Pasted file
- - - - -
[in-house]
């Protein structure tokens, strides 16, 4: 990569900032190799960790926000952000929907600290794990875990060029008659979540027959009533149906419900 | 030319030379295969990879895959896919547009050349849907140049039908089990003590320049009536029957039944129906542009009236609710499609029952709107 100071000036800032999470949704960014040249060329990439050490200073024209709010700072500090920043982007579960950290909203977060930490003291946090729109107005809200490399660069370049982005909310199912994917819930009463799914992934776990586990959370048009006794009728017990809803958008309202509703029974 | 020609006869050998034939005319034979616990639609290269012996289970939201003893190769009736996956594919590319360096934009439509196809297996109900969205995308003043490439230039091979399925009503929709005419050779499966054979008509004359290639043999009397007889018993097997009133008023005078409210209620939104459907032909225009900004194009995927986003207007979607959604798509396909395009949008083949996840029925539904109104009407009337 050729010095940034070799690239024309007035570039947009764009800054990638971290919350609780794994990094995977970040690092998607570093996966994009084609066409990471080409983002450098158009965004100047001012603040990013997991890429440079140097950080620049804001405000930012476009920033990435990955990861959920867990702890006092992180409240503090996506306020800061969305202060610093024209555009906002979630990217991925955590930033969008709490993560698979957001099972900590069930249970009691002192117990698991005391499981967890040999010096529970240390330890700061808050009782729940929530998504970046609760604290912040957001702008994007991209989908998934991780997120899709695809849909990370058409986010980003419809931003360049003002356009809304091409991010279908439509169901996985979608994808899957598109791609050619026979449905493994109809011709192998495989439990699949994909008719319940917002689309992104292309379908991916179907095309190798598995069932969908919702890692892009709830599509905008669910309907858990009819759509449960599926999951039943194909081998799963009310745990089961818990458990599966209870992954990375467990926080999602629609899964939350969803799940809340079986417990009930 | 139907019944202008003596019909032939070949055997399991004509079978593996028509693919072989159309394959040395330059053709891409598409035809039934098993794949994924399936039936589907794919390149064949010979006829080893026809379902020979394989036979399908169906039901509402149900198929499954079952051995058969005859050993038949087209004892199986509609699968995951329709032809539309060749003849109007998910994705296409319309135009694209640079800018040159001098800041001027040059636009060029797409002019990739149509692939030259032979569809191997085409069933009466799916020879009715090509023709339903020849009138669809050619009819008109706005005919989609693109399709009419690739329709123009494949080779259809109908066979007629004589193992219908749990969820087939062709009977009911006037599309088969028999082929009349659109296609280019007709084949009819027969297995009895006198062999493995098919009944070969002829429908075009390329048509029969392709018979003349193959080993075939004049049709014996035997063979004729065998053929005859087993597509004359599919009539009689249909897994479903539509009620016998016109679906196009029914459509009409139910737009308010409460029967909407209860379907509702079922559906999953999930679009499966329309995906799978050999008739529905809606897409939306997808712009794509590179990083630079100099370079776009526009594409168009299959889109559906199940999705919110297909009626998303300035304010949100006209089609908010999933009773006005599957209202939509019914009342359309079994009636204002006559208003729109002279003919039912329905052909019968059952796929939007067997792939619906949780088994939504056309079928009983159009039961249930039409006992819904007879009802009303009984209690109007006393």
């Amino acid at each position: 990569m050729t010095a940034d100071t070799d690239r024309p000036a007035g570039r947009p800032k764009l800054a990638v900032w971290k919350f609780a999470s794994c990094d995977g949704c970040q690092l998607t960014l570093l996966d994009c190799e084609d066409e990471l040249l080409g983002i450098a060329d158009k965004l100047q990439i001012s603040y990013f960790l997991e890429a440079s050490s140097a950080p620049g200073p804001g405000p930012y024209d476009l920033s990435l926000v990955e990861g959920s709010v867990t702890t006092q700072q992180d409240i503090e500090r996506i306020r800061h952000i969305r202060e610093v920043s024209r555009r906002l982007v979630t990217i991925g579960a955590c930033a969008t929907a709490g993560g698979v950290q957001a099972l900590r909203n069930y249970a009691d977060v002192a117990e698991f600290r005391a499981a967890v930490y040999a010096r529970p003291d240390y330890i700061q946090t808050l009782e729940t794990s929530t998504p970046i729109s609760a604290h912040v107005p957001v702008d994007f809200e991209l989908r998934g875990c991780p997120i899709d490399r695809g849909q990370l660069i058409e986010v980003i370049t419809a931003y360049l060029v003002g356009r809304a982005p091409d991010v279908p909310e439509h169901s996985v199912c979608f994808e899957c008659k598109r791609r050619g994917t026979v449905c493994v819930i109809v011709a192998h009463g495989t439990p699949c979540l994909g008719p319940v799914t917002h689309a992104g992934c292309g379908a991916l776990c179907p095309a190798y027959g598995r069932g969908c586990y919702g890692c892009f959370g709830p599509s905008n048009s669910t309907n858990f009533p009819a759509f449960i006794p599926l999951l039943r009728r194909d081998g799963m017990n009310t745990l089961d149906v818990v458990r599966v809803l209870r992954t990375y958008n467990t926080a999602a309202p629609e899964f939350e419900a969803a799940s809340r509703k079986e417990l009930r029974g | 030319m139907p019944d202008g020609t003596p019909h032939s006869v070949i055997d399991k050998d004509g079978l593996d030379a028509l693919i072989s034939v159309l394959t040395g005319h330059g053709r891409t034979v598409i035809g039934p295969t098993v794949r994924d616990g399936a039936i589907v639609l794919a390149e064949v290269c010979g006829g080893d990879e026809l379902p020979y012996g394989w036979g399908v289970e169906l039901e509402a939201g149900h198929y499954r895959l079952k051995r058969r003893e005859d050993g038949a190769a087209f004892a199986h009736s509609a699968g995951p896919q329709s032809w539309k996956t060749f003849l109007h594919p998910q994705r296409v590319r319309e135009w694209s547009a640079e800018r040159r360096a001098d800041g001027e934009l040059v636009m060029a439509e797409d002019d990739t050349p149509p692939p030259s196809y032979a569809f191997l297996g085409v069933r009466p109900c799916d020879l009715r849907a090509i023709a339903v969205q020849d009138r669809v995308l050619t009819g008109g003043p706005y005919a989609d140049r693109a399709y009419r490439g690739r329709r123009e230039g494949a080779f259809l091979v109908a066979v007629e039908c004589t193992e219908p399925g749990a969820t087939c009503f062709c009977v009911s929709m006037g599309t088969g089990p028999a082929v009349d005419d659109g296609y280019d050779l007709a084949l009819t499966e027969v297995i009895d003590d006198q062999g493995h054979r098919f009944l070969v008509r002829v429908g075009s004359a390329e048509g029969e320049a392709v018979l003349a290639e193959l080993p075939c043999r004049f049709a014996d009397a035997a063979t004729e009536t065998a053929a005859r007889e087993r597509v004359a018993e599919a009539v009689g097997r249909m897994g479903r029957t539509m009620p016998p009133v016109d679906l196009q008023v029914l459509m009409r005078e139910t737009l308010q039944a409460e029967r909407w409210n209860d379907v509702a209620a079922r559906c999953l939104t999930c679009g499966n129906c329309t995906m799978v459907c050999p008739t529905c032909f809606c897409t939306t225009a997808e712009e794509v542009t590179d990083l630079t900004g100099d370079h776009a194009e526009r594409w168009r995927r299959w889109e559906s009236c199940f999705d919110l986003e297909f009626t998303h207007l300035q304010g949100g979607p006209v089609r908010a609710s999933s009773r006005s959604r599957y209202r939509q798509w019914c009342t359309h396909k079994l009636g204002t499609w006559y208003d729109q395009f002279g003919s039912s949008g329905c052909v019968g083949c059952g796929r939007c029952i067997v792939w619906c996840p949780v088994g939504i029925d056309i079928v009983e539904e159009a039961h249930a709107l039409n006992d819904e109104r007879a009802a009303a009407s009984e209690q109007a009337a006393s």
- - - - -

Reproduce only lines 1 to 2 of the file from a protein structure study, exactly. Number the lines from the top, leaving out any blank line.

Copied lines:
[in-house]
């Protein structure tokens, strides 16, 4: 990569900032190799960790926000952000929907600290794990875990060029008659979540027959009533149906419900 | 030319030379295969990879895959896919547009050349849907140049039908089990003590320049009536029957039944129906542009009236609710499609029952709107 100071000036800032999470949704960014040249060329990439050490200073024209709010700072500090920043982007579960950290909203977060930490003291946090729109107005809200490399660069370049982005909310199912994917819930009463799914992934776990586990959370048009006794009728017990809803958008309202509703029974 | 020609006869050998034939005319034979616990639609290269012996289970939201003893190769009736996956594919590319360096934009439509196809297996109900969205995308003043490439230039091979399925009503929709005419050779499966054979008509004359290639043999009397007889018993097997009133008023005078409210209620939104459907032909225009900004194009995927986003207007979607959604798509396909395009949008083949996840029925539904109104009407009337 050729010095940034070799690239024309007035570039947009764009800054990638971290919350609780794994990094995977970040690092998607570093996966994009084609066409990471080409983002450098158009965004100047001012603040990013997991890429440079140097950080620049804001405000930012476009920033990435990955990861959920867990702890006092992180409240503090996506306020800061969305202060610093024209555009906002979630990217991925955590930033969008709490993560698979957001099972900590069930249970009691002192117990698991005391499981967890040999010096529970240390330890700061808050009782729940929530998504970046609760604290912040957001702008994007991209989908998934991780997120899709695809849909990370058409986010980003419809931003360049003002356009809304091409991010279908439509169901996985979608994808899957598109791609050619026979449905493994109809011709192998495989439990699949994909008719319940917002689309992104292309379908991916179907095309190798598995069932969908919702890692892009709830599509905008669910309907858990009819759509449960599926999951039943194909081998799963009310745990089961818990458990599966209870992954990375467990926080999602629609899964939350969803799940809340079986417990009930 | 139907019944202008003596019909032939070949055997399991004509079978593996028509693919072989159309394959040395330059053709891409598409035809039934098993794949994924399936039936589907794919390149064949010979006829080893026809379902020979394989036979399908169906039901509402149900198929499954079952051995058969005859050993038949087209004892199986509609699968995951329709032809539309060749003849109007998910994705296409319309135009694209640079800018040159001098800041001027040059636009060029797409002019990739149509692939030259032979569809191997085409069933009466799916020879009715090509023709339903020849009138669809050619009819008109706005005919989609693109399709009419690739329709123009494949080779259809109908066979007629004589193992219908749990969820087939062709009977009911006037599309088969028999082929009349659109296609280019007709084949009819027969297995009895006198062999493995098919009944070969002829429908075009390329048509029969392709018979003349193959080993075939004049049709014996035997063979004729065998053929005859087993597509004359599919009539009689249909897994479903539509009620016998016109679906196009029914459509009409139910737009308010409460029967909407209860379907509702079922559906999953999930679009499966329309995906799978050999008739529905809606897409939306997808712009794509590179990083630079100099370079776009526009594409168009299959889109559906199940999705919110297909009626998303300035304010949100006209089609908010999933009773006005599957209202939509019914009342359309079994009636204002006559208003729109002279003919039912329905052909019968059952796929939007067997792939619906949780088994939504056309079928009983159009039961249930039409006992819904007879009802009303009984209690109007006393």